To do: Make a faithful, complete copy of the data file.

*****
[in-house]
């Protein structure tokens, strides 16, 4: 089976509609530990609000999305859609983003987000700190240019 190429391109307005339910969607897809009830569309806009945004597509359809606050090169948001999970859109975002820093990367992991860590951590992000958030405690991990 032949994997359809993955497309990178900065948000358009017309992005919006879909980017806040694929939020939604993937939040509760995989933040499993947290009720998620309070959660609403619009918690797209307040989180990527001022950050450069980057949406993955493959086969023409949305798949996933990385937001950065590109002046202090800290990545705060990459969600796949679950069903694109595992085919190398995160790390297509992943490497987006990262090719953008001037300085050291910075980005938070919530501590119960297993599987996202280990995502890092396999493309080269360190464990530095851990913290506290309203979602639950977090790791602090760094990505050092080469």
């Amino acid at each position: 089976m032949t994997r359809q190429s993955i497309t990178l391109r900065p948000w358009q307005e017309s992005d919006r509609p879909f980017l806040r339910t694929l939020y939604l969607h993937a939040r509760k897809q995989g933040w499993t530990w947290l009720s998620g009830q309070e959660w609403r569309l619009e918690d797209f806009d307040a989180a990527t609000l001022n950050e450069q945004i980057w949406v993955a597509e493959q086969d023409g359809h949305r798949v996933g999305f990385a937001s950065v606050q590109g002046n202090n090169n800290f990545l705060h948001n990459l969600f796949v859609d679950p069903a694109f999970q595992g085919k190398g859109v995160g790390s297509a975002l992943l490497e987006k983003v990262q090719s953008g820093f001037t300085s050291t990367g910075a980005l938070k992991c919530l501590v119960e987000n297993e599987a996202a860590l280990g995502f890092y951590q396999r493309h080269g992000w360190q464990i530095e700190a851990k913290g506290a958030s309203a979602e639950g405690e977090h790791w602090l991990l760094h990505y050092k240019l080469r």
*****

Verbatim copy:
[in-house]
């Protein structure tokens, strides 16, 4: 089976509609530990609000999305859609983003987000700190240019 190429391109307005339910969607897809009830569309806009945004597509359809606050090169948001999970859109975002820093990367992991860590951590992000958030405690991990 032949994997359809993955497309990178900065948000358009017309992005919006879909980017806040694929939020939604993937939040509760995989933040499993947290009720998620309070959660609403619009918690797209307040989180990527001022950050450069980057949406993955493959086969023409949305798949996933990385937001950065590109002046202090800290990545705060990459969600796949679950069903694109595992085919190398995160790390297509992943490497987006990262090719953008001037300085050291910075980005938070919530501590119960297993599987996202280990995502890092396999493309080269360190464990530095851990913290506290309203979602639950977090790791602090760094990505050092080469």
């Amino acid at each position: 089976m032949t994997r359809q190429s993955i497309t990178l391109r900065p948000w358009q307005e017309s992005d919006r509609p879909f980017l806040r339910t694929l939020y939604l969607h993937a939040r509760k897809q995989g933040w499993t530990w947290l009720s998620g009830q309070e959660w609403r569309l619009e918690d797209f806009d307040a989180a990527t609000l001022n950050e450069q945004i980057w949406v993955a597509e493959q086969d023409g359809h949305r798949v996933g999305f990385a937001s950065v606050q590109g002046n202090n090169n800290f990545l705060h948001n990459l969600f796949v859609d679950p069903a694109f999970q595992g085919k190398g859109v995160g790390s297509a975002l992943l490497e987006k983003v990262q090719s953008g820093f001037t300085s050291t990367g910075a980005l938070k992991c919530l501590v119960e987000n297993e599987a996202a860590l280990g995502f890092y951590q396999r493309h080269g992000w360190q464990i530095e700190a851990k913290g506290a958030s309203a979602e639950g405690e977090h790791w602090l991990l760094h990505y050092k240019l080469r």